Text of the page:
U.K. retailer sees the benefit in new laser label technology
The company will begin testing the new laser label system in several of its stores nationwide sometime in the next few months, becoming the first grocer in the country to do so.
The technology works by removing the pigment from a very small area of the fruit's surface and applying a contrasting natural liquid. By doing this, producers are able to inscribe almost any logo they desire.
This innovative method of labeling produce has several advantages over conventional stickers, the most notable of which is the sustainability aspect, since producers often end up with surplus and useless stickers if logos change.
The practice has also been described as more cost-effective, avoiding consumers' minor annoyance of having to remove stickers, and the company says the system guarantees traceability while providing optimum stock management for retailers.
In a release, Marks & Spencer senior agronomist Andrew Mellonie said his company's initial meeting with Laser Food was set up after officials at the retailer read about the laser labeling system developed by the Spanish specialist.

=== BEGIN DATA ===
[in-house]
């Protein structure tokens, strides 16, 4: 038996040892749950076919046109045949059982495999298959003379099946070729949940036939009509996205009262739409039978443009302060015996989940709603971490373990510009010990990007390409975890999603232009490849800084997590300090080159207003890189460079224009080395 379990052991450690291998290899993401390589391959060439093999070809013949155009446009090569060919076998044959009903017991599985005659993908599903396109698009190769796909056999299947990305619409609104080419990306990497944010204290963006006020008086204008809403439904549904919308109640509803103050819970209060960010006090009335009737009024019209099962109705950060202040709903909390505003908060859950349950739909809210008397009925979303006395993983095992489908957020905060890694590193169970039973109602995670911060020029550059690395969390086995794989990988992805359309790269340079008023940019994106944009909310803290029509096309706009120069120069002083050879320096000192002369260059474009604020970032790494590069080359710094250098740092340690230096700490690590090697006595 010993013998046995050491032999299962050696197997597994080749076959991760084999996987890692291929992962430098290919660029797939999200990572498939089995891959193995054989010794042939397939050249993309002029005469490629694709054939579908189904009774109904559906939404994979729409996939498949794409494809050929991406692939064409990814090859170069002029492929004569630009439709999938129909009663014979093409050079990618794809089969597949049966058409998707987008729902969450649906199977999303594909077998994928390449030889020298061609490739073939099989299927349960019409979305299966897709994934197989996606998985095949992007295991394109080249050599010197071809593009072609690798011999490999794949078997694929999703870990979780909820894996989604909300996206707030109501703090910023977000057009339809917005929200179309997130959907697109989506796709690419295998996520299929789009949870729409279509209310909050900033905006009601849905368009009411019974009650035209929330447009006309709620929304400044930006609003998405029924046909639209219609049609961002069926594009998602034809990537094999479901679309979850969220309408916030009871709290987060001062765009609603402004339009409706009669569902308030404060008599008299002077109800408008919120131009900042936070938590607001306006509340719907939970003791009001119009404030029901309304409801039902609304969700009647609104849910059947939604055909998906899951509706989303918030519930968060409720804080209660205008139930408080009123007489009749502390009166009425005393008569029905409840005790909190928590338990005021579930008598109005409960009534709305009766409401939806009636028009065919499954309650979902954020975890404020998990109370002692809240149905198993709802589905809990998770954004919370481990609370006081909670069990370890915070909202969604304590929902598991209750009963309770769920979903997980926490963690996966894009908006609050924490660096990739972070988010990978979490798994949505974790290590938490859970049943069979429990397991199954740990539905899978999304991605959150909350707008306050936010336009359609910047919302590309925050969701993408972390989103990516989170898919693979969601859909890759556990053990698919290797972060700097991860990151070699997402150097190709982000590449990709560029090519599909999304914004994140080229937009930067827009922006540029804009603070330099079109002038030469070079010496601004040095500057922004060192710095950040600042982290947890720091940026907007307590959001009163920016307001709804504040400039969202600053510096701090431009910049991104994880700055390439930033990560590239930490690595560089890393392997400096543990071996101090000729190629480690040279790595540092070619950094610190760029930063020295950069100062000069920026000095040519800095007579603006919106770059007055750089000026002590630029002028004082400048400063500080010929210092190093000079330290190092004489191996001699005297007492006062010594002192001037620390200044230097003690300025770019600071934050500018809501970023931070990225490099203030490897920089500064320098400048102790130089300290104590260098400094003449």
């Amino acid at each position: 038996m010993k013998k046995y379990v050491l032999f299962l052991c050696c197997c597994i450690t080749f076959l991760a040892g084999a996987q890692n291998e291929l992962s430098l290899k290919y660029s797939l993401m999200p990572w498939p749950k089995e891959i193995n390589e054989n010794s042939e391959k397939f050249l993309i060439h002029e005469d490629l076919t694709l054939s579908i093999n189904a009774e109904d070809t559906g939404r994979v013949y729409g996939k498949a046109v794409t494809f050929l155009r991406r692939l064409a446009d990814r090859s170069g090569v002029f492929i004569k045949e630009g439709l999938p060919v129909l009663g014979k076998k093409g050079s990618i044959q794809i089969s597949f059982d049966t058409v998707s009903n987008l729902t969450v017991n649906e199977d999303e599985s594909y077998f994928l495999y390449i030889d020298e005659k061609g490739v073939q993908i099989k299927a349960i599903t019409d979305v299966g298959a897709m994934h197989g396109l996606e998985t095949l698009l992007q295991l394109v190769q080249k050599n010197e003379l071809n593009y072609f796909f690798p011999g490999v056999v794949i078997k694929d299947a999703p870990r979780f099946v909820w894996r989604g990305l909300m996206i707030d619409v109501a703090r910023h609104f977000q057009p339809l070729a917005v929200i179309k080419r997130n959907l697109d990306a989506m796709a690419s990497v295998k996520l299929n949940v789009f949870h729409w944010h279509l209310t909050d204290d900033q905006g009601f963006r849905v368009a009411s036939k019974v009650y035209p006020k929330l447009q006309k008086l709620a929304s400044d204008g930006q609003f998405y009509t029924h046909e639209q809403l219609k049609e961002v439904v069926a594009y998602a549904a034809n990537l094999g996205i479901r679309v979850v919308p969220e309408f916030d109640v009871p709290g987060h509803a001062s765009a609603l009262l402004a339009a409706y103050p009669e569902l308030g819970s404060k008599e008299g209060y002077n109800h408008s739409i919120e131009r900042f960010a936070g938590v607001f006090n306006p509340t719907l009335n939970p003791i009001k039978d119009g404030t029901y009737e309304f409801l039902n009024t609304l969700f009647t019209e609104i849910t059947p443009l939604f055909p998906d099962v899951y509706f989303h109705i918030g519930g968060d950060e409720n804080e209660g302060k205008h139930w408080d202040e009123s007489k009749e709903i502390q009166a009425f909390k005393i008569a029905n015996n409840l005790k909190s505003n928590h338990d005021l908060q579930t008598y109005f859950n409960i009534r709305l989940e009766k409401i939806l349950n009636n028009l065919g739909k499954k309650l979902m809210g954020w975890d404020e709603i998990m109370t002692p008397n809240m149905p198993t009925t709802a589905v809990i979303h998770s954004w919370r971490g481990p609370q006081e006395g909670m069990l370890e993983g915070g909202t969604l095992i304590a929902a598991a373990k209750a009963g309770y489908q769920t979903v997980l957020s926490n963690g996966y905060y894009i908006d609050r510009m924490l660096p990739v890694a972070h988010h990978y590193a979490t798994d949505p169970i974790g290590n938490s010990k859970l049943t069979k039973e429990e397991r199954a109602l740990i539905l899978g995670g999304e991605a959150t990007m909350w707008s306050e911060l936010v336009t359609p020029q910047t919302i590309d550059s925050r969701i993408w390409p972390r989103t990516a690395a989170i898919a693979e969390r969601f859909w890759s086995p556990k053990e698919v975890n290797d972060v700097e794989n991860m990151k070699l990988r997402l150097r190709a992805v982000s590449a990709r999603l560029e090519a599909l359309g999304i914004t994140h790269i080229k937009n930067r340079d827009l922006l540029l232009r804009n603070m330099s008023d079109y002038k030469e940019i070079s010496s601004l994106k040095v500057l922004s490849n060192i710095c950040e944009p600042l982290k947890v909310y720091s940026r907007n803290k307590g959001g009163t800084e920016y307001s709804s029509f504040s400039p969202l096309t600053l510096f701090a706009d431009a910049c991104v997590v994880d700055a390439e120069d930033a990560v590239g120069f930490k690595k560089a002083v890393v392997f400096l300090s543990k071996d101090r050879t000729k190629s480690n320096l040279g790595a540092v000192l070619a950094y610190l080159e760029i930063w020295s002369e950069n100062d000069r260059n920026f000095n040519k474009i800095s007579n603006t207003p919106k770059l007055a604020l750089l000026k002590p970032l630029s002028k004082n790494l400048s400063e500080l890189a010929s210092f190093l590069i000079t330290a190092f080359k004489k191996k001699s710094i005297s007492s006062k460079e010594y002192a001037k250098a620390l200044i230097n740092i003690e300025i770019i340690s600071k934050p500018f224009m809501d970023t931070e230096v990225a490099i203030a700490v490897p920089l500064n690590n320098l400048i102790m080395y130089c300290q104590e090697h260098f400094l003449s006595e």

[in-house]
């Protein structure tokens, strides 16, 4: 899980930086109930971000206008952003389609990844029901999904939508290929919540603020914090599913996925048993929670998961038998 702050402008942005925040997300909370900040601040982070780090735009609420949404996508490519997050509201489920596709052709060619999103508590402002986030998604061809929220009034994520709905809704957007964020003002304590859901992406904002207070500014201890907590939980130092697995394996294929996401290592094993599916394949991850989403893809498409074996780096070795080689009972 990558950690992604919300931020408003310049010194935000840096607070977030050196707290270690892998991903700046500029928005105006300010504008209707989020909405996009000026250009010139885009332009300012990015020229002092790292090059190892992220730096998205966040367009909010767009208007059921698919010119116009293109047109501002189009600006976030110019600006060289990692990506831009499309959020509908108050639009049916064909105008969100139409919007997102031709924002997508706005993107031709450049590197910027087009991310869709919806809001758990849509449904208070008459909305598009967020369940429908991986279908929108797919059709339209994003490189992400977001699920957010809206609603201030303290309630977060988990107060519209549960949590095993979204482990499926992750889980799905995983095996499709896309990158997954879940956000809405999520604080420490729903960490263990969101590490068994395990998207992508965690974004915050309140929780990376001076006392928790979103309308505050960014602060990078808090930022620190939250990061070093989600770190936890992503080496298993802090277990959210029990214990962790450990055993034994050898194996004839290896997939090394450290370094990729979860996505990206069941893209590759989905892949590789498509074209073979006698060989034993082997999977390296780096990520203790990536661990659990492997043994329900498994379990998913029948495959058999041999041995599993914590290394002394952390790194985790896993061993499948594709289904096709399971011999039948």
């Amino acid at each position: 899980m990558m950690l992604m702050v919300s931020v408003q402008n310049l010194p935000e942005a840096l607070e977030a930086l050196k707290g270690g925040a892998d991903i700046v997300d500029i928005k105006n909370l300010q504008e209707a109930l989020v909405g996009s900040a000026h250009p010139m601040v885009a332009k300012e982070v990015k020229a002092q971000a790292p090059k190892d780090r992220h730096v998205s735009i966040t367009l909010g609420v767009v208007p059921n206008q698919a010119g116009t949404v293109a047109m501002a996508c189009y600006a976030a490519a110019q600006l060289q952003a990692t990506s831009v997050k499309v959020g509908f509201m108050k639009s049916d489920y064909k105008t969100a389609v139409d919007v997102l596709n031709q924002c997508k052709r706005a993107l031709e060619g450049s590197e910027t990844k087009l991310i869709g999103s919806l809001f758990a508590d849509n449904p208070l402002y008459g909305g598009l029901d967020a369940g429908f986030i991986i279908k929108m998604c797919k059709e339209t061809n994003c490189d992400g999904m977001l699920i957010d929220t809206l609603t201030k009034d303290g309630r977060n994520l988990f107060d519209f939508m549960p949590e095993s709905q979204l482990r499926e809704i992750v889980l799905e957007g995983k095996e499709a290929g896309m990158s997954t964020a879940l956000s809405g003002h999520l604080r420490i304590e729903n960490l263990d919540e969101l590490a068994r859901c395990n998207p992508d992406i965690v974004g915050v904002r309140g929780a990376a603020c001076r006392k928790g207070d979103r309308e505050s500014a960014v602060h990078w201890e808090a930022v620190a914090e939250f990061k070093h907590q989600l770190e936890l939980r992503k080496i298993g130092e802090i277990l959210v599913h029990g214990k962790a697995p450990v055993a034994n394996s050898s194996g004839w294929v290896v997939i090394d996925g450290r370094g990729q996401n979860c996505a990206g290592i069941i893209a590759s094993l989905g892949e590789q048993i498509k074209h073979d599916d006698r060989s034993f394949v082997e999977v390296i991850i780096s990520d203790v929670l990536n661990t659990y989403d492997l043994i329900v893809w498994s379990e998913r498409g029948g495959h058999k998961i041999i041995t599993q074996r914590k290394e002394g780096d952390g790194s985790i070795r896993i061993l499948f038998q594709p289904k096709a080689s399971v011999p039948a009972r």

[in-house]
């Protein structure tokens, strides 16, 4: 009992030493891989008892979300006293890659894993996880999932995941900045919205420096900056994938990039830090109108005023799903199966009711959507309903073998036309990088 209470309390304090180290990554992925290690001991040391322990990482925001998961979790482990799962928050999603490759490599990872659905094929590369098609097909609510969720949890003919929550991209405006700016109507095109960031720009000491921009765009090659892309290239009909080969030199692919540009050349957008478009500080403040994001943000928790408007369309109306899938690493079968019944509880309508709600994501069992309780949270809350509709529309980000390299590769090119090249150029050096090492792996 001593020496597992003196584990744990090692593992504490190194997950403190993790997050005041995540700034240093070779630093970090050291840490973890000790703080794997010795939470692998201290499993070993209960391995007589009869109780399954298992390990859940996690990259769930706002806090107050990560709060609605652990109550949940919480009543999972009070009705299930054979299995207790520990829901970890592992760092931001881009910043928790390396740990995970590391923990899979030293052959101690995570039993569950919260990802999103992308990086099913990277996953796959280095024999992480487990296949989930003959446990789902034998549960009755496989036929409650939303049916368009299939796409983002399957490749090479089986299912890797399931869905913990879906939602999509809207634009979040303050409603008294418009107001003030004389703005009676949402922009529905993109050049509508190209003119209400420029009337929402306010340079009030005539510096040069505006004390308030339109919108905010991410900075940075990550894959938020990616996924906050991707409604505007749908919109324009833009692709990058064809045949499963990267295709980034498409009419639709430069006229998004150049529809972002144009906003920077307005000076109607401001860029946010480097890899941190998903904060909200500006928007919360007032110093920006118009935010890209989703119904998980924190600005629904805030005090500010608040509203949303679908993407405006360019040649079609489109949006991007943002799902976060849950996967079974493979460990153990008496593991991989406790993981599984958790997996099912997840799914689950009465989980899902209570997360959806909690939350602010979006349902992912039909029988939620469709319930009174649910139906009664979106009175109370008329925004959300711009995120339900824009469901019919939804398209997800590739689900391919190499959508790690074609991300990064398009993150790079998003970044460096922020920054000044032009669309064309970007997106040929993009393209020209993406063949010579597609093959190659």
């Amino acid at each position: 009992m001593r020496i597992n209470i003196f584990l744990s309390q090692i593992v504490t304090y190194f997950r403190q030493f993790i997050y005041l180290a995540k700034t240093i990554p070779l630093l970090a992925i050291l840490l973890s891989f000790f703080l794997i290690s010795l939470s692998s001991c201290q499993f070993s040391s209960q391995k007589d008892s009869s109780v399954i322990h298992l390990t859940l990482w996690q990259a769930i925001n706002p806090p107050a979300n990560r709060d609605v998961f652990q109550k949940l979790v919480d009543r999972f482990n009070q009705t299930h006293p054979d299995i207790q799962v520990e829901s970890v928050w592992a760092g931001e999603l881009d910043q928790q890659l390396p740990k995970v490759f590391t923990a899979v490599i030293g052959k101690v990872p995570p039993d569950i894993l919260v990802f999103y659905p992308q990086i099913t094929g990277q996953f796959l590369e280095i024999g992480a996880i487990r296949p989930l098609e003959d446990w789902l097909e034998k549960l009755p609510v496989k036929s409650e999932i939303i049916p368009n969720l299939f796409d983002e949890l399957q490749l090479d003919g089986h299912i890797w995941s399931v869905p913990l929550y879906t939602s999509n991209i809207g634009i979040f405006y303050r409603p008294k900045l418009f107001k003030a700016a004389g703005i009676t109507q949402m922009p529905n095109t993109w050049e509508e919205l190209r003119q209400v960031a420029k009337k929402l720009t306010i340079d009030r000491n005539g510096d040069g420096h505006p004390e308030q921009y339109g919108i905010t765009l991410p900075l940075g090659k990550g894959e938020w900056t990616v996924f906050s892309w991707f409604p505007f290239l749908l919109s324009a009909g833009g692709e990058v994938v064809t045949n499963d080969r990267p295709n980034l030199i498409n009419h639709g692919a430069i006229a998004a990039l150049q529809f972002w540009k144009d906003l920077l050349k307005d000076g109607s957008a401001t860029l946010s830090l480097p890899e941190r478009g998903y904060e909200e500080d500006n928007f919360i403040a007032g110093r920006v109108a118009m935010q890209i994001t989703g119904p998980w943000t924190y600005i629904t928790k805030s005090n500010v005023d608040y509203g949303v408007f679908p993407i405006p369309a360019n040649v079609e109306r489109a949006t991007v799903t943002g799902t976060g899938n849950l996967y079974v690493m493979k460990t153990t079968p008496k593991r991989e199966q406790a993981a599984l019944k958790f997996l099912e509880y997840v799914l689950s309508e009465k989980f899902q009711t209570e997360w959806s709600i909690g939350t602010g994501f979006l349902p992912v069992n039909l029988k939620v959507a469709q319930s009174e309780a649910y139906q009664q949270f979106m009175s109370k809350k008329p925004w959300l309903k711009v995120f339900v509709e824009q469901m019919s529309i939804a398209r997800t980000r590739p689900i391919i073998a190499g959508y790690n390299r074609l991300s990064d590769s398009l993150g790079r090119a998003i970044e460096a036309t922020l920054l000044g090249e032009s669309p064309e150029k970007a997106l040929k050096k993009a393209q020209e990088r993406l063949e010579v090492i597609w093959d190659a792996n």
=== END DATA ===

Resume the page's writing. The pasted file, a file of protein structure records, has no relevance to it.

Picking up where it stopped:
"We had a meeting with Laser Food after we saw an article in the trade press," he said.
"We thought it was an interesting concept to try because often fresh produce is stickered, which can be difficult to remove, plus there can be a lot of design changes, so growers can be left with stockpiles of stickers that they can't use.
"From this point of view, the concept would fit in with Marks & Spencer's Plan A for sustainability."
The exact trial start date has not yet been confirmed, though Mellonie said it is due to be rolled out in the coming months with supporting material nearby in-store to explain the concept to customers.
Although the British retailer is only trialing the technology on oranges, Laser Food claims the technology could be used for almost any fruit of vegetable.
Despite Laser Food being based in Spain, the company says 90% of its business activities take place outside the country. Its biggest customers are in Italy, France and Poland, but it has plans to branch further afield to the likes of Brazil, Chile and Australia.
Related stories: Spain: getting under fruits' skin with laser labeling
Photo: Laser Food